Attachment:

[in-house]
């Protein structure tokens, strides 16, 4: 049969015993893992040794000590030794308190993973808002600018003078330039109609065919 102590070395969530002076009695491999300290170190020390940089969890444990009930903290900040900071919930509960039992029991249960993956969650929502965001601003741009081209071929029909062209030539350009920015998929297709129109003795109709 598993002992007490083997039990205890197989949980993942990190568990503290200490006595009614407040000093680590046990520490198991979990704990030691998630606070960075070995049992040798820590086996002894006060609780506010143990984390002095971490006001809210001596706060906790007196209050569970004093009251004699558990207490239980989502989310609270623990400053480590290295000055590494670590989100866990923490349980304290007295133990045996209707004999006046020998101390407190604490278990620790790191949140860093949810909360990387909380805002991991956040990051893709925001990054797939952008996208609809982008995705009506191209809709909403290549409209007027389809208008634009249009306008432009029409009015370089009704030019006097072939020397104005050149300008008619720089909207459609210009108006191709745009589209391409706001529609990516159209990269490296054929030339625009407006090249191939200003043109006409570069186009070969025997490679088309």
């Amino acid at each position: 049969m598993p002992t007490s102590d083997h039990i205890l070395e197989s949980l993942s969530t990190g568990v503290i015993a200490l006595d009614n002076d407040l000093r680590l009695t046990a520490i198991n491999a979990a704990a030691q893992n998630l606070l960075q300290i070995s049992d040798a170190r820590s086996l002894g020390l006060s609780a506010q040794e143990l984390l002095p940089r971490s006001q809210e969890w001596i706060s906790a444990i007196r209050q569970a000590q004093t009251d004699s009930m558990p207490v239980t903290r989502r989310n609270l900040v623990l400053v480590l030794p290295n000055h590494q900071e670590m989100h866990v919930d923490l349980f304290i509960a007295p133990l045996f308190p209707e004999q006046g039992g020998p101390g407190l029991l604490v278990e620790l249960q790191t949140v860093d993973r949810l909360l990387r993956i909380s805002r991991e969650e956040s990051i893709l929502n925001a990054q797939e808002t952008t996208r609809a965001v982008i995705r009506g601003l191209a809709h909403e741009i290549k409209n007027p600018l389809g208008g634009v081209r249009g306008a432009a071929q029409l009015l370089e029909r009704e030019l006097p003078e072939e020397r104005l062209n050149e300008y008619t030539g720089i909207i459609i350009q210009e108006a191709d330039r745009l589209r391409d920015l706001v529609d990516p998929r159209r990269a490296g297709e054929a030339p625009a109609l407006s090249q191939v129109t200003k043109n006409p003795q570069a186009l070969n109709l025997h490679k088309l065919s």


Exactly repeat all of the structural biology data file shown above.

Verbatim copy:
[in-house]
């Protein structure tokens, strides 16, 4: 049969015993893992040794000590030794308190993973808002600018003078330039109609065919 102590070395969530002076009695491999300290170190020390940089969890444990009930903290900040900071919930509960039992029991249960993956969650929502965001601003741009081209071929029909062209030539350009920015998929297709129109003795109709 598993002992007490083997039990205890197989949980993942990190568990503290200490006595009614407040000093680590046990520490198991979990704990030691998630606070960075070995049992040798820590086996002894006060609780506010143990984390002095971490006001809210001596706060906790007196209050569970004093009251004699558990207490239980989502989310609270623990400053480590290295000055590494670590989100866990923490349980304290007295133990045996209707004999006046020998101390407190604490278990620790790191949140860093949810909360990387909380805002991991956040990051893709925001990054797939952008996208609809982008995705009506191209809709909403290549409209007027389809208008634009249009306008432009029409009015370089009704030019006097072939020397104005050149300008008619720089909207459609210009108006191709745009589209391409706001529609990516159209990269490296054929030339625009407006090249191939200003043109006409570069186009070969025997490679088309």
């Amino acid at each position: 049969m598993p002992t007490s102590d083997h039990i205890l070395e197989s949980l993942s969530t990190g568990v503290i015993a200490l006595d009614n002076d407040l000093r680590l009695t046990a520490i198991n491999a979990a704990a030691q893992n998630l606070l960075q300290i070995s049992d040798a170190r820590s086996l002894g020390l006060s609780a506010q040794e143990l984390l002095p940089r971490s006001q809210e969890w001596i706060s906790a444990i007196r209050q569970a000590q004093t009251d004699s009930m558990p207490v239980t903290r989502r989310n609270l900040v623990l400053v480590l030794p290295n000055h590494q900071e670590m989100h866990v919930d923490l349980f304290i509960a007295p133990l045996f308190p209707e004999q006046g039992g020998p101390g407190l029991l604490v278990e620790l249960q790191t949140v860093d993973r949810l909360l990387r993956i909380s805002r991991e969650e956040s990051i893709l929502n925001a990054q797939e808002t952008t996208r609809a965001v982008i995705r009506g601003l191209a809709h909403e741009i290549k409209n007027p600018l389809g208008g634009v081209r249009g306008a432009a071929q029409l009015l370089e029909r009704e030019l006097p003078e072939e020397r104005l062209n050149e300008y008619t030539g720089i909207i459609i350009q210009e108006a191709d330039r745009l589209r391409d920015l706001v529609d990516p998929r159209r990269a490296g297709e054929a030339p625009a109609l407006s090249q191939v129109t200003k043109n006409p003795q570069a186009l070969n109709l025997h490679k088309l065919s």